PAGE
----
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Leinster could be parachuted into home final

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Leinster head coach Leo Cullen. Photo: Sportsfile

Leinster head coach Leo Cullen. Photo: Sportsfile

SPORTSFILE

Leinster head coach Leo Cullen. Photo: Sportsfile

Dublin could host a unique summer Guinness PRO14 final as competition organisers contemplate a proposed sprint finish to complete the Covid-19 compromised campaign.

Leinster and Edinburgh, currently leaders of their respective conferences in the competition's convoluted qualification system, could be awarded automatic places in a final under one of several proposals being discussed.

And, due to Leinster's hitherto unbeaten campaign and superior record to their Scottish rivals, it may be a possibility that they could also earn the reward of a Dublin final.

The league are eager to avoid declaring the campaign null and void and are working on a number of outcomes and a straight shoot-out between Leinster and Edinburgh is being mooted according to several media outlets in England.

However, with all competitions suspended and little prospect of an immediate return to action, a proposed final is unlikely to take place soon.

World Rugby and their constituent Unions have already met to discuss the forthcoming summer tours which, although nominally still in situ, will be imminently cancelled once contractual obligations are addressed.

The PRO14 was postponed on March 6 before being suspended 13 days later, while the proposed Grand Final in Cardiff on June 20 was also cancelled.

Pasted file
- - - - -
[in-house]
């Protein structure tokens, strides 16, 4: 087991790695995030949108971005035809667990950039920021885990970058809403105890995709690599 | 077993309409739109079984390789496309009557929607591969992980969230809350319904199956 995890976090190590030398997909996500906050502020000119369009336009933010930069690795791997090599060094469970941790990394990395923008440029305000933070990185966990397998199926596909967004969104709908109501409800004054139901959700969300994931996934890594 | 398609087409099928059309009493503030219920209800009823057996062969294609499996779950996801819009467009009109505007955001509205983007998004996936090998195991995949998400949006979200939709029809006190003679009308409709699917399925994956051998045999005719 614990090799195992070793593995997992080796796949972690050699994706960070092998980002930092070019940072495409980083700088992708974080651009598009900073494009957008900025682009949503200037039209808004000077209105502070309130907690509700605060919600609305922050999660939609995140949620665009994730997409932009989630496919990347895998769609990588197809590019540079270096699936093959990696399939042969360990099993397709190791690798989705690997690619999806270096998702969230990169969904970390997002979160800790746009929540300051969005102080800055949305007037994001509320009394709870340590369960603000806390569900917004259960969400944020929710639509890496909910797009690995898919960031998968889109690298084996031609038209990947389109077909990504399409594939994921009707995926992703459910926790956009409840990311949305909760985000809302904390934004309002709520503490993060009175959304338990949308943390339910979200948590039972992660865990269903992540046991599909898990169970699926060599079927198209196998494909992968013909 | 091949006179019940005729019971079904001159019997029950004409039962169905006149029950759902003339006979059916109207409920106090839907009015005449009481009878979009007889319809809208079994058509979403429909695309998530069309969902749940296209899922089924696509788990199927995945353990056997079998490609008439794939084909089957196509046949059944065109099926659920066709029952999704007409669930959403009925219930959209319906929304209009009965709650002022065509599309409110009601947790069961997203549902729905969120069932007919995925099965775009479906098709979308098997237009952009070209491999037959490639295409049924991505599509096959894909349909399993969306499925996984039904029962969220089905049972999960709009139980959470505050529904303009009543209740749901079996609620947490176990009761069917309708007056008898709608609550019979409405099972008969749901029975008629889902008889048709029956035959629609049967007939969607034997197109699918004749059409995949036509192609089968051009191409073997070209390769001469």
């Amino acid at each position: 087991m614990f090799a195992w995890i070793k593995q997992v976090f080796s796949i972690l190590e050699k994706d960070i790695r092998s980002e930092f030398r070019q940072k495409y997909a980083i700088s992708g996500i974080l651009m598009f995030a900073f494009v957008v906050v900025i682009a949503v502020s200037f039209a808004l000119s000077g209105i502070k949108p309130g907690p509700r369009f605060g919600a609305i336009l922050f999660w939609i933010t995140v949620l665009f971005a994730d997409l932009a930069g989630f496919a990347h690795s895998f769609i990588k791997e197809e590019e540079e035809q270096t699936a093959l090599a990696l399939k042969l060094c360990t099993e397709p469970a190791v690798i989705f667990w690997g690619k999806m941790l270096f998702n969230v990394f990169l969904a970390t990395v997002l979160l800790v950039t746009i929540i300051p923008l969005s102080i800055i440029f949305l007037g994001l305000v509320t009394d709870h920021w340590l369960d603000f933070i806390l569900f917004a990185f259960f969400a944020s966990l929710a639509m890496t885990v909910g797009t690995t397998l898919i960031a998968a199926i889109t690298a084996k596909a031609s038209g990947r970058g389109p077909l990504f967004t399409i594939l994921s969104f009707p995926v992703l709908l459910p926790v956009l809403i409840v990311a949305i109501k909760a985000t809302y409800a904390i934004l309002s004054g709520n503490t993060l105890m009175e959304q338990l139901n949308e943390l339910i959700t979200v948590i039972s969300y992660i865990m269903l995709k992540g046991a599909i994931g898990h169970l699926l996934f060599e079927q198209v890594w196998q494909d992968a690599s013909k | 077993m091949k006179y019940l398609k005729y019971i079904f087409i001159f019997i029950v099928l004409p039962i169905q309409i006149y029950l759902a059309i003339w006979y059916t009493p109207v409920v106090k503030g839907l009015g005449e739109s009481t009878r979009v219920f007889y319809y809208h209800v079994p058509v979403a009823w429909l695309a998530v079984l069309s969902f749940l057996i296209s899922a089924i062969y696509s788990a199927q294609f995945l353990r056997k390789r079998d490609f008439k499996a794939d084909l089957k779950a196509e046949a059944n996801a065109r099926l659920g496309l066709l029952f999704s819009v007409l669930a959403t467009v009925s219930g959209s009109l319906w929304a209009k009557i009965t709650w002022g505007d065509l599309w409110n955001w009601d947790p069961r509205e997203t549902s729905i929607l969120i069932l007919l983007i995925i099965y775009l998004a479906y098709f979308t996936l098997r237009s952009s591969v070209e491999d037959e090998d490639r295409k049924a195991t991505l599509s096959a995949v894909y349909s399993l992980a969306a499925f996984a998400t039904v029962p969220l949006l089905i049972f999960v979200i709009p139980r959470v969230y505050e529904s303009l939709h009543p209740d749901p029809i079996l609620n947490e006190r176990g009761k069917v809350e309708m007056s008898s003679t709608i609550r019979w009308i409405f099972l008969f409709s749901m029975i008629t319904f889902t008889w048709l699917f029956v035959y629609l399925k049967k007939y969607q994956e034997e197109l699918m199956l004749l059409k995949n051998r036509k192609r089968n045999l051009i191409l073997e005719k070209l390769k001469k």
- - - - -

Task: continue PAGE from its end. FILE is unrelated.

There are still eight rounds to be completed and complicating any attempts at a truncated finish to the tournament will be the issue of European qualification, as the difference between Champions Cup and Challenge Cup is hugely significant, especially for clubs emerging from this period of financial hardship.

As it stands, Dragons and Connacht would need to play off for a Champions Cup spot so it is conceivable that a double header might be required.

However, the protracted nature of the organisers' attempts to satisfactorily conclude the season mirror the difficulties faced by other sports, especially in the professional environment.

While Leinster are 20 points clear in their conference and their claims to finish top are undisputed, Edinburgh are merely two points ahead of Munster with eight games left - including a fixture that would have pitted them against each other.

Munster are just one of several clubs who may justifiably argue that their opportunity to challenge for the title cannot be decided in such a summary fashion.